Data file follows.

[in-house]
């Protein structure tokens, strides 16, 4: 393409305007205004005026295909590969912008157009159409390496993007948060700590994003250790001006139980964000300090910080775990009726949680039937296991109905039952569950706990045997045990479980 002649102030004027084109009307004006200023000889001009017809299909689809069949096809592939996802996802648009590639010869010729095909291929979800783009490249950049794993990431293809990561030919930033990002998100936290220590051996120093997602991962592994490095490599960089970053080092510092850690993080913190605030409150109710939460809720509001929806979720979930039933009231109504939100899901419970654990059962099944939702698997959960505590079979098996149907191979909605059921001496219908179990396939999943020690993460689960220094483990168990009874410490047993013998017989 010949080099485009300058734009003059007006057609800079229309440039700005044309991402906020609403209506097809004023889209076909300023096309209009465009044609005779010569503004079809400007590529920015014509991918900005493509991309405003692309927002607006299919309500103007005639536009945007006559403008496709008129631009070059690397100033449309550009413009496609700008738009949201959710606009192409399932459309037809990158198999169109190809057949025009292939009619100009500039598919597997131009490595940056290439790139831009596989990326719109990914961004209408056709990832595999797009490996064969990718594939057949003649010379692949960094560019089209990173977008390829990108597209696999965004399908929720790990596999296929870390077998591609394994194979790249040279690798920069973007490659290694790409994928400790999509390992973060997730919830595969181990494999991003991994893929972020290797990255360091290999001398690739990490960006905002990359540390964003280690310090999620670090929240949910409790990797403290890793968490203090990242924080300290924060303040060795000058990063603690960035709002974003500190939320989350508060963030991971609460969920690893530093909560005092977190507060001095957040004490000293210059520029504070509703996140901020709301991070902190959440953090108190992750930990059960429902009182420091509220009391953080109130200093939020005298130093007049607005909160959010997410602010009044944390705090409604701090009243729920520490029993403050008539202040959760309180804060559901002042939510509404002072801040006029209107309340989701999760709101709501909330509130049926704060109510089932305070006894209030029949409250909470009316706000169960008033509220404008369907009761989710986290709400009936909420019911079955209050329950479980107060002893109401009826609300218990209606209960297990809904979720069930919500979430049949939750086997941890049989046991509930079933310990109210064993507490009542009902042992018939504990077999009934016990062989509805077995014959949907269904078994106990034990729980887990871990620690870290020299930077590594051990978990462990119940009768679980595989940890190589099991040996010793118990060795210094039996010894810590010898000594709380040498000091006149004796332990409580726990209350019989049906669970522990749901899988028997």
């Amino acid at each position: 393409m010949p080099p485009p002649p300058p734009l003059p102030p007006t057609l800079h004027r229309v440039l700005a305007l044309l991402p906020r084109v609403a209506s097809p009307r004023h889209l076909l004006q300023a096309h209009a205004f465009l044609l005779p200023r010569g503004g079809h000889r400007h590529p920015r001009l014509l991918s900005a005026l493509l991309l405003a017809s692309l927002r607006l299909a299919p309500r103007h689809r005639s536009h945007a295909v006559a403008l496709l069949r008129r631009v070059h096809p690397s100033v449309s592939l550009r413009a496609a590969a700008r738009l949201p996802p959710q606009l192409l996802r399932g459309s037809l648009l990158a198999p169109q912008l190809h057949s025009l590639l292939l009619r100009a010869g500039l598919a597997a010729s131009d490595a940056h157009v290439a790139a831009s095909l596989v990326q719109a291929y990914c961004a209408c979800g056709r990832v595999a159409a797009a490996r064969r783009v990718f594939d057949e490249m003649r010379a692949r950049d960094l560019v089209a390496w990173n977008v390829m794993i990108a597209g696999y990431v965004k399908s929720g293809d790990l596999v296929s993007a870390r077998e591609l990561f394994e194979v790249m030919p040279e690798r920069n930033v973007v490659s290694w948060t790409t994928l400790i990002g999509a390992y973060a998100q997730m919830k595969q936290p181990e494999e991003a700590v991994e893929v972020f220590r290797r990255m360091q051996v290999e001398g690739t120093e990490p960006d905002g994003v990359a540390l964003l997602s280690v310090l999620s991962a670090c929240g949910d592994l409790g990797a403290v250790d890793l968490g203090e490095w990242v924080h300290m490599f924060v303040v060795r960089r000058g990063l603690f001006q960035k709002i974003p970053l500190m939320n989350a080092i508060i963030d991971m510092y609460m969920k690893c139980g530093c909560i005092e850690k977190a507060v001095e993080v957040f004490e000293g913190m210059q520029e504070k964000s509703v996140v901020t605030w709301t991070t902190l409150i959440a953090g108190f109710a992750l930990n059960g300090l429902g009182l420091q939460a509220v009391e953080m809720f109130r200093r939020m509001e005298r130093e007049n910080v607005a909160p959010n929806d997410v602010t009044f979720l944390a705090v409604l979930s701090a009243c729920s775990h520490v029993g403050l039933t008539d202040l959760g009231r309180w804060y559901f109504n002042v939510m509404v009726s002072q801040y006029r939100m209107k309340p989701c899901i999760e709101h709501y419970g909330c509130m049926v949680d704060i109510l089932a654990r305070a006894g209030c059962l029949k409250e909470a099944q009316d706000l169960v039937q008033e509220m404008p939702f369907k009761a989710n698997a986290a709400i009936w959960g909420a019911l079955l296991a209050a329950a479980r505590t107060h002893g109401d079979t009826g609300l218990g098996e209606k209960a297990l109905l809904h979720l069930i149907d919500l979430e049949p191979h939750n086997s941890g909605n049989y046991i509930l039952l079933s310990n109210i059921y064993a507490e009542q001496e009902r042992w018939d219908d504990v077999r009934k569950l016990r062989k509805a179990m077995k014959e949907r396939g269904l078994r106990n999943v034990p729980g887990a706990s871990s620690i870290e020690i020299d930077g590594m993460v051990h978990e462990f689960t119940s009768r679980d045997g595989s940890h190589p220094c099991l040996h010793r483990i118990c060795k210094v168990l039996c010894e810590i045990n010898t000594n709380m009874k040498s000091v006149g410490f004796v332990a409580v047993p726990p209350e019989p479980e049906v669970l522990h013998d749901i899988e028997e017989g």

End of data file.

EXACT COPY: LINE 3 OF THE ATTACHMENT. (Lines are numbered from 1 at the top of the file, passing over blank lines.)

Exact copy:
């Amino acid at each position: 393409m010949p080099p485009p002649p300058p734009l003059p102030p007006t057609l800079h004027r229309v440039l700005a305007l044309l991402p906020r084109v609403a209506s097809p009307r004023h889209l076909l004006q300023a096309h209009a205004f465009l044609l005779p200023r010569g503004g079809h000889r400007h590529p920015r001009l014509l991918s900005a005026l493509l991309l405003a017809s692309l927002r607006l299909a299919p309500r103007h689809r005639s536009h945007a295909v006559a403008l496709l069949r008129r631009v070059h096809p690397s100033v449309s592939l550009r413009a496609a590969a700008r738009l949201p996802p959710q606009l192409l996802r399932g459309s037809l648009l990158a198999p169109q912008l190809h057949s025009l590639l292939l009619r100009a010869g500039l598919a597997a010729s131009d490595a940056h157009v290439a790139a831009s095909l596989v990326q719109a291929y990914c961004a209408c979800g056709r990832v595999a159409a797009a490996r064969r783009v990718f594939d057949e490249m003649r010379a692949r950049d960094l560019v089209a390496w990173n977008v390829m794993i990108a597209g696999y990431v965004k399908s929720g293809d790990l596999v296929s993007a870390r077998e591609l990561f394994e194979v790249m030919p040279e690798r920069n930033v973007v490659s290694w948060t790409t994928l400790i990002g999509a390992y973060a998100q997730m919830k595969q936290p181990e494999e991003a700590v991994e893929v972020f220590r290797r990255m360091q051996v290999e001398g690739t120093e990490p960006d905002g994003v990359a540390l964003l997602s280690v310090l999620s991962a670090c929240g949910d592994l409790g990797a403290v250790d890793l968490g203090e490095w990242v924080h300290m490599f924060v303040v060795r960089r000058g990063l603690f001006q960035k709002i974003p970053l500190m939320n989350a080092i508060i963030d991971m510092y609460m969920k690893c139980g530093c909560i005092e850690k977190a507060v001095e993080v957040f004490e000293g913190m210059q520029e504070k964000s509703v996140v901020t605030w709301t991070t902190l409150i959440a953090g108190f109710a992750l930990n059960g300090l429902g009182l420091q939460a509220v009391e953080m809720f109130r200093r939020m509001e005298r130093e007049n910080v607005a909160p959010n929806d997410v602010t009044f979720l944390a705090v409604l979930s701090a009243c729920s775990h520490v029993g403050l039933t008539d202040l959760g009231r309180w804060y559901f109504n002042v939510m509404v009726s002072q801040y006029r939100m209107k309340p989701c899901i999760e709101h709501y419970g909330c509130m049926v949680d704060i109510l089932a654990r305070a006894g209030c059962l029949k409250e909470a099944q009316d706000l169960v039937q008033e509220m404008p939702f369907k009761a989710n698997a986290a709400i009936w959960g909420a019911l079955l296991a209050a329950a479980r505590t107060h002893g109401d079979t009826g609300l218990g098996e209606k209960a297990l109905l809904h979720l069930i149907d919500l979430e049949p191979h939750n086997s941890g909605n049989y046991i509930l039952l079933s310990n109210i059921y064993a507490e009542q001496e009902r042992w018939d219908d504990v077999r009934k569950l016990r062989k509805a179990m077995k014959e949907r396939g269904l078994r106990n999943v034990p729980g887990a706990s871990s620690i870290e020690i020299d930077g590594m993460v051990h978990e462990f689960t119940s009768r679980d045997g595989s940890h190589p220094c099991l040996h010793r483990i118990c060795k210094v168990l039996c010894e810590i045990n010898t000594n709380m009874k040498s000091v006149g410490f004796v332990a409580v047993p726990p209350e019989p479980e049906v669970l522990h013998d749901i899988e028997e017989g």